As with most elements of cancer care, there is no one-size-fits-all approach to navigating sex during and after treatment.

To combat chemo-induced vaginal dryness, for example, lubrication options are abundant, granting patients the ability to customize based on individual needs and preferences. Certain compounds found in lubricants can trigger yeast infection, irritate the vulva and/or dry out vaginal and anal tissues, so women should avoid using petroleum-based lubricants like mineral oil or Vaseline, as well as those that contain nonoxynol-9, glycerin, glycols or parabens. Instead, they can opt for silicone- or water-based lubricants, or natural oil lubricants like vegetable, olive, peanut, avocado or coconut oil. To reduce vaginal tightness, doctors may recommend use of pelvic floor physical therapists, who teach exercises that involve contracting and relaxing vaginal and pelvic floor muscles. This type of therapy can be achieved manually and/or with the use of vaginal dilators.

For issues of insecurity and anxiety that may disturb some women’s sex lives, possible remedies include psycho-social and/or psycho-sexual support services. The WCM/NYP Genitourinary Oncology Program connects patients and spouses/partners with support groups and counseling and can even offer hair-preserving cold cap therapy or a wig prescription to combat chemotherapy-induced hair loss that may contribute to a lack of confidence.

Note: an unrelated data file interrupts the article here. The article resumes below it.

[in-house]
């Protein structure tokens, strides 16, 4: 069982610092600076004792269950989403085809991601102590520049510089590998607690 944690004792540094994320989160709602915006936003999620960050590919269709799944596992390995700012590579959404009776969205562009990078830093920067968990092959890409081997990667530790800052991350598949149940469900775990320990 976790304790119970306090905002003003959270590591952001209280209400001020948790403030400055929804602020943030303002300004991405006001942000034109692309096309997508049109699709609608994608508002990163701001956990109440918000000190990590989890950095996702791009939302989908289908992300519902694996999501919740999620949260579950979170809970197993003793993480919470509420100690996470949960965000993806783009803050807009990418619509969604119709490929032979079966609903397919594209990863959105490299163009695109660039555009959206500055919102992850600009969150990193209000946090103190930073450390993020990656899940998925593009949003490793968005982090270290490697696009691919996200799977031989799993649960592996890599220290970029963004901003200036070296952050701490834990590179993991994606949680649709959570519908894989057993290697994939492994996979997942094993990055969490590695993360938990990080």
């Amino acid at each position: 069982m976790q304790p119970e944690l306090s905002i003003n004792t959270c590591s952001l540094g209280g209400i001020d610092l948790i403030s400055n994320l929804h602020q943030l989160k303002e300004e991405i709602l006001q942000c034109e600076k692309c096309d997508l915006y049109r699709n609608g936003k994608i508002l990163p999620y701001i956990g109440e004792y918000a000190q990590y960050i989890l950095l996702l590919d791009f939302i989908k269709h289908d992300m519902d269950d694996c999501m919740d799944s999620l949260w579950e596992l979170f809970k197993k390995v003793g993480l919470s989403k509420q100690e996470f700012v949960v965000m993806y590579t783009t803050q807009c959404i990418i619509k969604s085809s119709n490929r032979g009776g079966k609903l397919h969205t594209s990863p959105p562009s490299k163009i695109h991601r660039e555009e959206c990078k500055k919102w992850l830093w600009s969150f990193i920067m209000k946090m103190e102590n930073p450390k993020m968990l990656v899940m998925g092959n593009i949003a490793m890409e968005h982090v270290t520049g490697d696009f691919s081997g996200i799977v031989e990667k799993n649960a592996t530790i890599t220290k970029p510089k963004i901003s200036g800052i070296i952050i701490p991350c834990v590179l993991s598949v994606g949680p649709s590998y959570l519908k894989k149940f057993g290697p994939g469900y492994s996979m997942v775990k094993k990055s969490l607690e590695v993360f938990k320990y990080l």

Molina“Addressing psycho-social issues together with your partner via counseling or support groups can have a positive impact on your life and intimate relationships,” says Dr. Ana Molina.


Since most forms of cancer treatment weaken the immune system, it is especially important that women use barrier protection during oral, anal and vaginal sex to prevent exchange of bodily fluids that can lead to sexually transmitted disease.

Patients should note that while the Internet is a fantastic tool for resources and self-education – often preferred because of the ability to search for information within the comfort of one’s own home – it is best to check with a healthcare team before acting on health advice found online.